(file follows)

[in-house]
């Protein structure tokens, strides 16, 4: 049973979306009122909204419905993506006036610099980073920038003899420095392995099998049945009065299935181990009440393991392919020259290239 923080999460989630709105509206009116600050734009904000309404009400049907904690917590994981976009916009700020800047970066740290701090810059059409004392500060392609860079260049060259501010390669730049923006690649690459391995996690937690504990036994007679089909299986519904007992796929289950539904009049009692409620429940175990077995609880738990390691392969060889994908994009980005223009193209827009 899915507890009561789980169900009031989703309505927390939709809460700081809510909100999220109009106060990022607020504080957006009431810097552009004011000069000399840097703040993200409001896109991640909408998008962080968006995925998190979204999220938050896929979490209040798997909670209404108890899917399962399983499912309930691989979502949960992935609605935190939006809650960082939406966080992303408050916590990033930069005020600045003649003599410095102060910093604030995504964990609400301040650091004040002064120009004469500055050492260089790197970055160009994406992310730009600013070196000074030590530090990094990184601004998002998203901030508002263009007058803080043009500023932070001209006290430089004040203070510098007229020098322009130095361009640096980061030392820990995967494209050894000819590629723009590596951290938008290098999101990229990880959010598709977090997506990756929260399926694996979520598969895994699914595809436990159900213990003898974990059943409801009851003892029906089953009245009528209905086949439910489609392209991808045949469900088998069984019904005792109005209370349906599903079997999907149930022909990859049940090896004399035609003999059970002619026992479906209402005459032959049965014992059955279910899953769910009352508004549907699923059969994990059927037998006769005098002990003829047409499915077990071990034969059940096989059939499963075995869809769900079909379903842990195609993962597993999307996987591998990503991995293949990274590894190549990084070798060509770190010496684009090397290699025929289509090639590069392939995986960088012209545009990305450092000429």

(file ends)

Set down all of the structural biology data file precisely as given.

[in-house]
């Protein structure tokens, strides 16, 4: 049973979306009122909204419905993506006036610099980073920038003899420095392995099998049945009065299935181990009440393991392919020259290239 923080999460989630709105509206009116600050734009904000309404009400049907904690917590994981976009916009700020800047970066740290701090810059059409004392500060392609860079260049060259501010390669730049923006690649690459391995996690937690504990036994007679089909299986519904007992796929289950539904009049009692409620429940175990077995609880738990390691392969060889994908994009980005223009193209827009 899915507890009561789980169900009031989703309505927390939709809460700081809510909100999220109009106060990022607020504080957006009431810097552009004011000069000399840097703040993200409001896109991640909408998008962080968006995925998190979204999220938050896929979490209040798997909670209404108890899917399962399983499912309930691989979502949960992935609605935190939006809650960082939406966080992303408050916590990033930069005020600045003649003599410095102060910093604030995504964990609400301040650091004040002064120009004469500055050492260089790197970055160009994406992310730009600013070196000074030590530090990094990184601004998002998203901030508002263009007058803080043009500023932070001209006290430089004040203070510098007229020098322009130095361009640096980061030392820990995967494209050894000819590629723009590596951290938008290098999101990229990880959010598709977090997506990756929260399926694996979520598969895994699914595809436990159900213990003898974990059943409801009851003892029906089953009245009528209905086949439910489609392209991808045949469900088998069984019904005792109005209370349906599903079997999907149930022909990859049940090896004399035609003999059970002619026992479906209402005459032959049965014992059955279910899953769910009352508004549907699923059969994990059927037998006769005098002990003829047409499915077990071990034969059940096989059939499963075995869809769900079909379903842990195609993962597993999307996987591998990503991995293949990274590894190549990084070798060509770190010496684009090397290699025929289509090639590069392939995986960088012209545009990305450092000429």